Early stage penetration testing required
In the business context, Skoudis said pen testing that includes IoT devices and network should be required. “We need to drain the swamp of vulnerabilities, some of which are ridiculously trivial such as cleartext protocols, basic cross-site scripting flaws and a whole lot more.
“We also need to vigorously push suppliers to help clean this up, and one of the trends I think we are going to see is more recalls of this technology. We have seen some recall action already where some vehicles and DVRs did not have foundational security elements built in.
Ed Skoudis, security expert
“I think we are going to see a lot more of that, and you need to participate because that is going to drive economic pressure so suppliers will test things more in advance [of releasing them to the market],” he said.
Finally, Skoudis talked about the collision of ransomware and IoT. By combining the ransomware threat with IoT, he said attackers would be able to have much more impact than through DDoS attacks.
“By encrypting configurations and control infrastructures, attackers could hold thermostats, lighting infrastructures or even cars for ransom. “If you want your car to start or your lights to come on, you may have to pay a ransom or reconfigure and re-install all the firmware in your devices,” he said.
Skoudis cited the example of the San Francisco Transit Authority, which was hit by ransomware in November 2016. The attack did not stop trains or buses from running, but the payment systems were affected so the transport services had to run for free.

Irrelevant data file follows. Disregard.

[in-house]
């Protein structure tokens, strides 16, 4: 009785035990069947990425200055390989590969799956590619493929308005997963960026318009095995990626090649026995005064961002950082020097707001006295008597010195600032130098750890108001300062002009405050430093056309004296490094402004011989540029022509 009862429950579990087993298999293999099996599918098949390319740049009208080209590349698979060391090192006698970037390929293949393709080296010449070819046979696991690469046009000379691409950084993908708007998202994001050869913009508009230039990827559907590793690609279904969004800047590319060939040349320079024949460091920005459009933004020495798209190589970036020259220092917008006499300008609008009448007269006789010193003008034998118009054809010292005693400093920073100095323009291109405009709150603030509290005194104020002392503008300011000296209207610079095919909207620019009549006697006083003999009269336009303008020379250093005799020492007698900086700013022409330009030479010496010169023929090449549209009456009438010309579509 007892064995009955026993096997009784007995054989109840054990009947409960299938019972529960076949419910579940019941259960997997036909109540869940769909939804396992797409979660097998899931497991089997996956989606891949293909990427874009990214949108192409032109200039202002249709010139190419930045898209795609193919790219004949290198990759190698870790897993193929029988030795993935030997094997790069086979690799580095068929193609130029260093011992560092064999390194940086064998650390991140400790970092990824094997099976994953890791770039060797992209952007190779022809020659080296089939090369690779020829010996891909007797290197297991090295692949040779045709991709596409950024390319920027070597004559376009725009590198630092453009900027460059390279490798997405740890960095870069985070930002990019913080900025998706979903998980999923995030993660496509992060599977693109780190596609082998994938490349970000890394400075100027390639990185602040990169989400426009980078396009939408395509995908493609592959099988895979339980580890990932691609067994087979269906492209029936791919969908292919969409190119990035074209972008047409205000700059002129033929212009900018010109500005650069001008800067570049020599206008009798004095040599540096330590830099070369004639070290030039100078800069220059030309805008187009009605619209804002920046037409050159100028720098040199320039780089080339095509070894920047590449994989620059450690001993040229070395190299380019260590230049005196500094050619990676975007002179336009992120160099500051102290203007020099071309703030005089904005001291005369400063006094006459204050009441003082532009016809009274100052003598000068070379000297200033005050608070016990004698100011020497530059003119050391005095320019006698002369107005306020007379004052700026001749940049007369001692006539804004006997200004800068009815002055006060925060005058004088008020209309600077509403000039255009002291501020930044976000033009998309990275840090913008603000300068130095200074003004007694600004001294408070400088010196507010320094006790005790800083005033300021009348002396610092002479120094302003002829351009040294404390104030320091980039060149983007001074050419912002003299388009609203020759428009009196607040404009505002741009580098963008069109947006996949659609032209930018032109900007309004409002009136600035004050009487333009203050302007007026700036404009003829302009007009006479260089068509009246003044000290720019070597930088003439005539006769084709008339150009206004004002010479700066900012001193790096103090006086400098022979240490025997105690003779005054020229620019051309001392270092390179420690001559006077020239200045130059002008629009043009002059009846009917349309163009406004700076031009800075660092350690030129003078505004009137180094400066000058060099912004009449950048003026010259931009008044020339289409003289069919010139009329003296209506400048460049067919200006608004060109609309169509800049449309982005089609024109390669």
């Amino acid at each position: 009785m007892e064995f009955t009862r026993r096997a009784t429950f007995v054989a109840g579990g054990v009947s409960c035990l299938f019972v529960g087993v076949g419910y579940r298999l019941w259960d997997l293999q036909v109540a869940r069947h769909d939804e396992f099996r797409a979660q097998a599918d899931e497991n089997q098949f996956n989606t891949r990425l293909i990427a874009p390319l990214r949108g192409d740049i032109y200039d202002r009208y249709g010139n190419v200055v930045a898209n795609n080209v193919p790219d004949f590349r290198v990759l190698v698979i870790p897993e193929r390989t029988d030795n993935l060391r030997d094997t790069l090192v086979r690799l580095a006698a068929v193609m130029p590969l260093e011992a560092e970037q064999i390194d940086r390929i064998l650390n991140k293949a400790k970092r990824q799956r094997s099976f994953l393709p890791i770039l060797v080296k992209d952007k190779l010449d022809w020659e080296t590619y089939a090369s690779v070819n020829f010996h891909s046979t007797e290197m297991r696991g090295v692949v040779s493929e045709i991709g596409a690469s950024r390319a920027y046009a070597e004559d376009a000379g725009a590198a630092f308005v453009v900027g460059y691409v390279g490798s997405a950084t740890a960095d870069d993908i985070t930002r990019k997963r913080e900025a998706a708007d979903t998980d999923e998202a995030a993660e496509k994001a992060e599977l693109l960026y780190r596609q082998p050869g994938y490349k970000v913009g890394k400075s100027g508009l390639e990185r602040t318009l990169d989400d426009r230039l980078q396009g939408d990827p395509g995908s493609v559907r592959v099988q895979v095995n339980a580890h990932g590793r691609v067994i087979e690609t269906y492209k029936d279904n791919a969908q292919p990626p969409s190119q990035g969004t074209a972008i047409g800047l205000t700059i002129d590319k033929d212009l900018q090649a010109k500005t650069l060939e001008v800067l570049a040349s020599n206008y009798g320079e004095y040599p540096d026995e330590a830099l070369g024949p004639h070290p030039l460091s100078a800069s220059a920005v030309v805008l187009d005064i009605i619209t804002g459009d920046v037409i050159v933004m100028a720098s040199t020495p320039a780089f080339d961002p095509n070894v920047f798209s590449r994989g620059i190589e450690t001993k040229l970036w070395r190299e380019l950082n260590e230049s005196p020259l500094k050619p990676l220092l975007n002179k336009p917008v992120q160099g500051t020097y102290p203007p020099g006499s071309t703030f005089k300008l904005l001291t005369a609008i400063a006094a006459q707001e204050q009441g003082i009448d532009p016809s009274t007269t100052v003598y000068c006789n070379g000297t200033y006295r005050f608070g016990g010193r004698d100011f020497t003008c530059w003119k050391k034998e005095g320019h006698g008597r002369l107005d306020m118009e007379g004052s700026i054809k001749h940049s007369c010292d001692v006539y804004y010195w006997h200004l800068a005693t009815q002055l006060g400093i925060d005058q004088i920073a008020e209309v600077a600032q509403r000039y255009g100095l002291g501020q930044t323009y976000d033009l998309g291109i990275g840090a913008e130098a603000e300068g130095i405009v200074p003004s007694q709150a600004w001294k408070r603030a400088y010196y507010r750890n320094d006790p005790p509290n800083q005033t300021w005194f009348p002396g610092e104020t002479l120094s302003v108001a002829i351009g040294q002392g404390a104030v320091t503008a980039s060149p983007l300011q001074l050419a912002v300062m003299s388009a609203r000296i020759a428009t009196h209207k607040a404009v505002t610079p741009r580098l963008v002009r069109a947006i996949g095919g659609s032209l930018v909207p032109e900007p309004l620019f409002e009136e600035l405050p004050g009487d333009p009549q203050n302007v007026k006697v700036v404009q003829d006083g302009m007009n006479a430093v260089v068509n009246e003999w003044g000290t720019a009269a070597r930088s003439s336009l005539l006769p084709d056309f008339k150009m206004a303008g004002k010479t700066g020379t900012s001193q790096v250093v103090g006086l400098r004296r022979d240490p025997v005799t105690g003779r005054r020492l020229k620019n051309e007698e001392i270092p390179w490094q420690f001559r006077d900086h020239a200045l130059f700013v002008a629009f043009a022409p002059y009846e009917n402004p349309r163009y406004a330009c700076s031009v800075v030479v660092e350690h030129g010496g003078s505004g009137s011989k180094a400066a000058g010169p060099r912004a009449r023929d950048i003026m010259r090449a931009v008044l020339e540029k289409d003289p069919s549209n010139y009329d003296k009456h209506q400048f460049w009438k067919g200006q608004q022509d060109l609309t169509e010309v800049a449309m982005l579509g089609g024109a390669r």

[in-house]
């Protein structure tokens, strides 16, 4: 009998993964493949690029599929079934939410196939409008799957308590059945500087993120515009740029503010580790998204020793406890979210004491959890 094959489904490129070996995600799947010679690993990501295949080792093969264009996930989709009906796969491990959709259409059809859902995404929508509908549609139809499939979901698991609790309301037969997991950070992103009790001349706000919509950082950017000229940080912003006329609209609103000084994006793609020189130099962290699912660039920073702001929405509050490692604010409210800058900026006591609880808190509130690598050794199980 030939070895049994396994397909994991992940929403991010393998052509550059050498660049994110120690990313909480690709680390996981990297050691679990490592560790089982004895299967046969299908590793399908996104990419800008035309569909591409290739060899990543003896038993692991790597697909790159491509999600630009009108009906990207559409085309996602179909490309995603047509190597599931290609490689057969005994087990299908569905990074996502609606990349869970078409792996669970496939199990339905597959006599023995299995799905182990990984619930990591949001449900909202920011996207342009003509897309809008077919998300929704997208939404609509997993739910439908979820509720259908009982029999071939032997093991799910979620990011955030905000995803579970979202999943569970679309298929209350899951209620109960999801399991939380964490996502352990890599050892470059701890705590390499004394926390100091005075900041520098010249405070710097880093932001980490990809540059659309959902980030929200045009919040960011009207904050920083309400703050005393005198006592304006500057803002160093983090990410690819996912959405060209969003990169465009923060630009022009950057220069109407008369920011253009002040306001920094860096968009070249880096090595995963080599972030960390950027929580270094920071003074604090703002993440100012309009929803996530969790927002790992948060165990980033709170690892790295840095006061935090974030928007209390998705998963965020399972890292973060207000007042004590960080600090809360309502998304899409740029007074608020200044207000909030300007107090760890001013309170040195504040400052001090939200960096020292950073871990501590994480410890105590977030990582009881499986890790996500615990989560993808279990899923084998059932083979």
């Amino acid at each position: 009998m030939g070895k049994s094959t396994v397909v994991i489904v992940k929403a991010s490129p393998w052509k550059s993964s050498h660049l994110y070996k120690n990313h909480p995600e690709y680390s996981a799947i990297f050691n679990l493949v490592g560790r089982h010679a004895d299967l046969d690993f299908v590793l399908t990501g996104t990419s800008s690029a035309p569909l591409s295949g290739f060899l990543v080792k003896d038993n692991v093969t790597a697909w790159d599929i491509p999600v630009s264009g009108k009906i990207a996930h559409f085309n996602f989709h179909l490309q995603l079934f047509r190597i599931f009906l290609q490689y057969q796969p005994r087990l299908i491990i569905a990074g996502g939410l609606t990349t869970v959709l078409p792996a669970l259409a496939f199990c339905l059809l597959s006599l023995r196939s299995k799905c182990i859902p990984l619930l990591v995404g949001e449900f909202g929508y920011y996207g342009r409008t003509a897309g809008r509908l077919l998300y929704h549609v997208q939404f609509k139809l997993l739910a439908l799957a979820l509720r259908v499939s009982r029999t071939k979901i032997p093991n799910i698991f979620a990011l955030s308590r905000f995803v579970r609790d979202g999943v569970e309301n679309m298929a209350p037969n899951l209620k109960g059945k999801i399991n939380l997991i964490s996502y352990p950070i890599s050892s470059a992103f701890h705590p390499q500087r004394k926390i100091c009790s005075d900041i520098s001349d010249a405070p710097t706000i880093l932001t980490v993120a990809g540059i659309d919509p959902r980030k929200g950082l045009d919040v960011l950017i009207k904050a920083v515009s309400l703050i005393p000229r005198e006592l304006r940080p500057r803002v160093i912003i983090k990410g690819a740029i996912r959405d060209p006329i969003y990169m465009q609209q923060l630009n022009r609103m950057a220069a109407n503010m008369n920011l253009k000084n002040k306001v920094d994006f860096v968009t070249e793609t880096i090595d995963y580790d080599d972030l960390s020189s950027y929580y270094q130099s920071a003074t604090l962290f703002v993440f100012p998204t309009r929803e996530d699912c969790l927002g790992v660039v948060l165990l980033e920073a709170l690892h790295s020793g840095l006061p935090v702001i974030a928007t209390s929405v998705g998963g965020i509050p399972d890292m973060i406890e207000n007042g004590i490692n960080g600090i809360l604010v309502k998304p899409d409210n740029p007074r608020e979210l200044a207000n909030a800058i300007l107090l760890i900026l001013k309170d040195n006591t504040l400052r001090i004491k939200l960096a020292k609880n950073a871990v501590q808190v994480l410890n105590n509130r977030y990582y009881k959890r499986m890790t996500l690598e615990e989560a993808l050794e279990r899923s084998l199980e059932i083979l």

“It is a related thing where we have ransomware impacting our ability to take money for things like buses and trains,” he said.
The threat is even more pronounced, said Skoudis, in the industrial internet of things (IIoT), where a factory’s ability to manufacture or a utility’s ability to provide services could be held hostage based on a ransomware threat. “Significant attacks are coming in this direction,” he said.
Read more about IoT security
- Growth of the internet of things will be slowed or stunted if the industry fails to be proactive about data security, according to IoT Security Foundation.
- The influx of internet of things devices will inevitably bring security headaches. Don’t miss out on the opportunities of IoT, but learn how to avoid IoT security issues.
- The five key information security risks associated with the internet of things that businesses can and should address.